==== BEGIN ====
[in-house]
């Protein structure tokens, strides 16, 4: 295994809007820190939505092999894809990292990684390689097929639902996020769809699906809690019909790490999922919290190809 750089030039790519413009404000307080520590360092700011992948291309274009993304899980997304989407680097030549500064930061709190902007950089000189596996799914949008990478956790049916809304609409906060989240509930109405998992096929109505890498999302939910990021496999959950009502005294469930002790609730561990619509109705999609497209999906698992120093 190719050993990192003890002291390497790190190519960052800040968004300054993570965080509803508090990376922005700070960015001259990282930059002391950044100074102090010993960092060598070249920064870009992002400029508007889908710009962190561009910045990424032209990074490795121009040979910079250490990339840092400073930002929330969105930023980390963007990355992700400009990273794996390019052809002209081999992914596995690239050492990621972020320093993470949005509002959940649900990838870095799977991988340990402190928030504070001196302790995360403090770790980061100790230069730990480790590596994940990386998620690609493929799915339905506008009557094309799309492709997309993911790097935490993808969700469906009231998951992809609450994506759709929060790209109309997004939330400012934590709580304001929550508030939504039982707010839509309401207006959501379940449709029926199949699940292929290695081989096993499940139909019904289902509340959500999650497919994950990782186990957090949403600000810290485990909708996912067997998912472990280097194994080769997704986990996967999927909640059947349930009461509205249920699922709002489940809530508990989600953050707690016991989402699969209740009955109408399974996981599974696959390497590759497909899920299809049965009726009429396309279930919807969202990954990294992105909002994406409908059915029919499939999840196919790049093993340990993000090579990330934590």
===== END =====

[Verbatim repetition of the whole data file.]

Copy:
[in-house]
């Protein structure tokens, strides 16, 4: 295994809007820190939505092999894809990292990684390689097929639902996020769809699906809690019909790490999922919290190809 750089030039790519413009404000307080520590360092700011992948291309274009993304899980997304989407680097030549500064930061709190902007950089000189596996799914949008990478956790049916809304609409906060989240509930109405998992096929109505890498999302939910990021496999959950009502005294469930002790609730561990619509109705999609497209999906698992120093 190719050993990192003890002291390497790190190519960052800040968004300054993570965080509803508090990376922005700070960015001259990282930059002391950044100074102090010993960092060598070249920064870009992002400029508007889908710009962190561009910045990424032209990074490795121009040979910079250490990339840092400073930002929330969105930023980390963007990355992700400009990273794996390019052809002209081999992914596995690239050492990621972020320093993470949005509002959940649900990838870095799977991988340990402190928030504070001196302790995360403090770790980061100790230069730990480790590596994940990386998620690609493929799915339905506008009557094309799309492709997309993911790097935490993808969700469906009231998951992809609450994506759709929060790209109309997004939330400012934590709580304001929550508030939504039982707010839509309401207006959501379940449709029926199949699940292929290695081989096993499940139909019904289902509340959500999650497919994950990782186990957090949403600000810290485990909708996912067997998912472990280097194994080769997704986990996967999927909640059947349930009461509205249920699922709002489940809530508990989600953050707690016991989402699969209740009955109408399974996981599974696959390497590759497909899920299809049965009726009429396309279930919807969202990954990294992105909002994406409908059915029919499939999840196919790049093993340990993000090579990330934590």